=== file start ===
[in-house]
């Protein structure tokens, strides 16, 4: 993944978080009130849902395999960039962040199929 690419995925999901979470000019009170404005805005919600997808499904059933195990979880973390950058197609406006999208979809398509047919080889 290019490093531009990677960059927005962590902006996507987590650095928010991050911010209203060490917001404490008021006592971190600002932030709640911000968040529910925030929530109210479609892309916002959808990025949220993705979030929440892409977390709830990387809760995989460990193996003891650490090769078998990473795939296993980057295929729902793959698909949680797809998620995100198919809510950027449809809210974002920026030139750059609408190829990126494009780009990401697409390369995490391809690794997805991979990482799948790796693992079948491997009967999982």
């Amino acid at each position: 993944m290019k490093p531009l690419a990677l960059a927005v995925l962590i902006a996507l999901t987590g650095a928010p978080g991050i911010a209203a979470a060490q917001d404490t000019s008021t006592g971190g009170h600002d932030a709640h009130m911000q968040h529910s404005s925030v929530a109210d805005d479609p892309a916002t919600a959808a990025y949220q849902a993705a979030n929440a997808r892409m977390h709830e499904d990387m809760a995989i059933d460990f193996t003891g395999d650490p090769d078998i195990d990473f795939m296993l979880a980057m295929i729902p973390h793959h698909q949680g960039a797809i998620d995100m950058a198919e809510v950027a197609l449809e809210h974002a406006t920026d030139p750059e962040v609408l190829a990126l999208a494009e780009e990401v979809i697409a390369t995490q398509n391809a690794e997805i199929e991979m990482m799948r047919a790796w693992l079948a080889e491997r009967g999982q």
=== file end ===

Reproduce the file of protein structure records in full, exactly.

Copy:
[in-house]
């Protein structure tokens, strides 16, 4: 993944978080009130849902395999960039962040199929 690419995925999901979470000019009170404005805005919600997808499904059933195990979880973390950058197609406006999208979809398509047919080889 290019490093531009990677960059927005962590902006996507987590650095928010991050911010209203060490917001404490008021006592971190600002932030709640911000968040529910925030929530109210479609892309916002959808990025949220993705979030929440892409977390709830990387809760995989460990193996003891650490090769078998990473795939296993980057295929729902793959698909949680797809998620995100198919809510950027449809809210974002920026030139750059609408190829990126494009780009990401697409390369995490391809690794997805991979990482799948790796693992079948491997009967999982």
């Amino acid at each position: 993944m290019k490093p531009l690419a990677l960059a927005v995925l962590i902006a996507l999901t987590g650095a928010p978080g991050i911010a209203a979470a060490q917001d404490t000019s008021t006592g971190g009170h600002d932030a709640h009130m911000q968040h529910s404005s925030v929530a109210d805005d479609p892309a916002t919600a959808a990025y949220q849902a993705a979030n929440a997808r892409m977390h709830e499904d990387m809760a995989i059933d460990f193996t003891g395999d650490p090769d078998i195990d990473f795939m296993l979880a980057m295929i729902p973390h793959h698909q949680g960039a797809i998620d995100m950058a198919e809510v950027a197609l449809e809210h974002a406006t920026d030139p750059e962040v609408l190829a990126l999208a494009e780009e990401v979809i697409a390369t995490q398509n391809a690794e997805i199929e991979m990482m799948r047919a790796w693992l079948a080889e491997r009967g999982q």